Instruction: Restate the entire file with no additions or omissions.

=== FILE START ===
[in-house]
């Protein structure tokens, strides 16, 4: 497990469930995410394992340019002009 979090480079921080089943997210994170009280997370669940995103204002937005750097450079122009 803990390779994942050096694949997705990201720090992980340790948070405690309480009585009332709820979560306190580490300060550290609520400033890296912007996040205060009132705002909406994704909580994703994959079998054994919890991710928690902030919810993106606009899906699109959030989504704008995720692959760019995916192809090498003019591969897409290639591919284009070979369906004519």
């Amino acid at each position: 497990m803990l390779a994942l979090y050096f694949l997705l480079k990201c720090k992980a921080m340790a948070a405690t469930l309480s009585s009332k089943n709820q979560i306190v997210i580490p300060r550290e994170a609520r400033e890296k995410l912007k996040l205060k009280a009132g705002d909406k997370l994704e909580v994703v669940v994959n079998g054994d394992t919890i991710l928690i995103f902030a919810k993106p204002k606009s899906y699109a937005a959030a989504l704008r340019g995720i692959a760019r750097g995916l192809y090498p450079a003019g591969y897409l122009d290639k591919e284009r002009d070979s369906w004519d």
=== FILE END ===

[in-house]
């Protein structure tokens, strides 16, 4: 497990469930995410394992340019002009 979090480079921080089943997210994170009280997370669940995103204002937005750097450079122009 803990390779994942050096694949997705990201720090992980340790948070405690309480009585009332709820979560306190580490300060550290609520400033890296912007996040205060009132705002909406994704909580994703994959079998054994919890991710928690902030919810993106606009899906699109959030989504704008995720692959760019995916192809090498003019591969897409290639591919284009070979369906004519």
């Amino acid at each position: 497990m803990l390779a994942l979090y050096f694949l997705l480079k990201c720090k992980a921080m340790a948070a405690t469930l309480s009585s009332k089943n709820q979560i306190v997210i580490p300060r550290e994170a609520r400033e890296k995410l912007k996040l205060k009280a009132g705002d909406k997370l994704e909580v994703v669940v994959n079998g054994d394992t919890i991710l928690i995103f902030a919810k993106p204002k606009s899906y699109a937005a959030a989504l704008r340019g995720i692959a760019r750097g995916l192809y090498p450079a003019g591969y897409l122009d290639k591919e284009r002009d070979s369906w004519d």